What New Laws in NY Take Effect in 2024
Posted on January 3, 2024 in Firm News
As we step into the new year, New York is ushering in a wave of legislative changes that will significantly impact residents across the state. In a recent article by Gillian Hamilton published on January 2, 2024, in the Times Union, we gain insights into some pivotal laws slated to take effect this year.
1. Increase in Minimum Wage:
One of the noteworthy changes is the increase in the minimum wage across the state. Commencing January 1, 2024, the minimum wage will rise to $15 per hour, with employees in New York City, Long Island, and Westchester seeing an increase to $16 per hour. This change aims to address economic disparities and improve the financial well-being of workers.
2. “Freelance isn’t Free” Act (S.5026/A.6040):
Freelance workers are set to gain enhanced protections with the implementation of the “Freelance isn’t Free” Act. This legislation mandates the use of written contracts and ensures full and timely payment for services totaling at least $800. The act also establishes basic protections and enforcement measures at the state level.
3. Asian Lunar School Year as a School Holiday (A.7768/S.7573):
Recognizing the cultural significance of Lunar New Year, an amendment to the education law designates it as a mandatory public school holiday in New York. This decision reflects the importance of honoring cultural diversity and traditions.
4. Raises the Age to Drive ATVs (S2702/A150):
An amendment to the vehicle and traffic law raises the legal age for operating ATVs from ten to 14 years old. The law also places restrictions on where children under 16 can operate ATVs, allowing only on lands owned by their parents or guardians and under supervision.
5. Doula Care for Medicaid Patients (S1867/A5434):
A significant amendment to public health law, this bill mandates the establishment of the New York State Community Doula Directory on the Department of Health’s website. The aim is to provide Medicaid reimbursement and promote doula services for Medicaid recipients.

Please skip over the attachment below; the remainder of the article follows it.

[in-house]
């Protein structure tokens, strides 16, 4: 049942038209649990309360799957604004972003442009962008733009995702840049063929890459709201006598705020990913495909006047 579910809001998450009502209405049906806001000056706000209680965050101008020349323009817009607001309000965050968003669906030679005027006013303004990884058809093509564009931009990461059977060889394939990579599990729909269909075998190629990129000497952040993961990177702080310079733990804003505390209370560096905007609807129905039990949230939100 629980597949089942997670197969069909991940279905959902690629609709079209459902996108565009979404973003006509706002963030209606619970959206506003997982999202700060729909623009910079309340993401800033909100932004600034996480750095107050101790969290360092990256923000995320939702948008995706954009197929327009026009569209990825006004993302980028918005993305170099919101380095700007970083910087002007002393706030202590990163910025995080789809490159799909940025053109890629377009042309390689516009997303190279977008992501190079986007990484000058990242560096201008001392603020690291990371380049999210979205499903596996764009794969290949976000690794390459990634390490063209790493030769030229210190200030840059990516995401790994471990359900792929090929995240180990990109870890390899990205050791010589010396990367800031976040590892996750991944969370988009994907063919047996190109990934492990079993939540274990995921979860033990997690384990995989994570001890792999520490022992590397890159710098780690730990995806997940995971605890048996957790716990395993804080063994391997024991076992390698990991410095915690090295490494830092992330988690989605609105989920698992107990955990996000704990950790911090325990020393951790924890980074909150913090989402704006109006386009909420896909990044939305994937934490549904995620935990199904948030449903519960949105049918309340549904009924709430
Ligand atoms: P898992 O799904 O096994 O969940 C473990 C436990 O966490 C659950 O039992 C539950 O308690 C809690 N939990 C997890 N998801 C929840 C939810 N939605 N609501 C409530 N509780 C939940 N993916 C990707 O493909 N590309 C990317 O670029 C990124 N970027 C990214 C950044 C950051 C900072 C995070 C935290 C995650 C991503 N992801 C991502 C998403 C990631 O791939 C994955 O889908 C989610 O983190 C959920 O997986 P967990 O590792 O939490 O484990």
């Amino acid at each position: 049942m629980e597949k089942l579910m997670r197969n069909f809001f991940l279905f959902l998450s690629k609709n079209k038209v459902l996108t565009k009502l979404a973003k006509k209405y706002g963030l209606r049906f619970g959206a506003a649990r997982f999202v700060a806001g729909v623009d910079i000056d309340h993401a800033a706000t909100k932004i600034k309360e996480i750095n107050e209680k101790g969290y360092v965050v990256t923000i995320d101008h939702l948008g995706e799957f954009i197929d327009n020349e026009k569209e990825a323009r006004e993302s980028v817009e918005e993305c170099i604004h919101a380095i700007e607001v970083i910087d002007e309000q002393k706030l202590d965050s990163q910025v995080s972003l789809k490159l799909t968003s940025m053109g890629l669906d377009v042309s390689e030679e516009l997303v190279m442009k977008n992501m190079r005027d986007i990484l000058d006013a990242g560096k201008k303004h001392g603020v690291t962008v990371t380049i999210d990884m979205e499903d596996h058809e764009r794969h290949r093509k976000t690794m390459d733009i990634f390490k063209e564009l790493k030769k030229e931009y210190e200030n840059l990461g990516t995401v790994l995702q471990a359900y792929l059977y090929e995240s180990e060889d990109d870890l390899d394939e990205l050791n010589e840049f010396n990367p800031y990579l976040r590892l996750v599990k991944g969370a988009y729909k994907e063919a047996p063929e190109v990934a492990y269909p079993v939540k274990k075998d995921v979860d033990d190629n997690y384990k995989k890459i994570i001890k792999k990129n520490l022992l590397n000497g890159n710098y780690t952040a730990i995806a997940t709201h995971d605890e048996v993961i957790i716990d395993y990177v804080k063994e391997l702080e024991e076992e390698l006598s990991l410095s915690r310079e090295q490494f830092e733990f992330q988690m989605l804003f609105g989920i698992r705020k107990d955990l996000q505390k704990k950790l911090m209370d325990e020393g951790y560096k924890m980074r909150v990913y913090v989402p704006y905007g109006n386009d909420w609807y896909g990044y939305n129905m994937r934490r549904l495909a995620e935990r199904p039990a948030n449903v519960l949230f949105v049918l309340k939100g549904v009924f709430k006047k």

6. Ban on Slaughter of Equines for Food (S2163/A5109):
This law prohibits the slaughter of equines intended for human or animal consumption. The legislation covers all members of the equine family, including horses, ponies, donkeys, mules, and burros. Penalties are outlined for any violation of this ban.
7. Prohibition of Access to Personal Accounts (S2518/A836):
An amendment to labor law bars employers from requesting or requiring employees or applicants to disclose usernames, passwords, or any other login information to personal accounts as a condition of employment. The law also ensures that such information cannot be used in any disciplinary actions by the employer.
8. Restriction on Utilities’ Ability to Backbill (S4234/A4055):
An amendment to public service law limits utilities’ ability to backbill after failing to bill for more than two months. Additionally, the law mandates utilities to include the customer’s records at that address for the past two years with every bill.
In conclusion, these legislative changes reflect a commitment to addressing diverse issues and improving the lives of New Yorkers. Stay informed and navigate these legal updates as they unfold in 2024. For further details, you can follow Capitol Confidential, a weekday newsletter keeping you abreast of New York politics. Sign up via email to stay connected with the latest updates.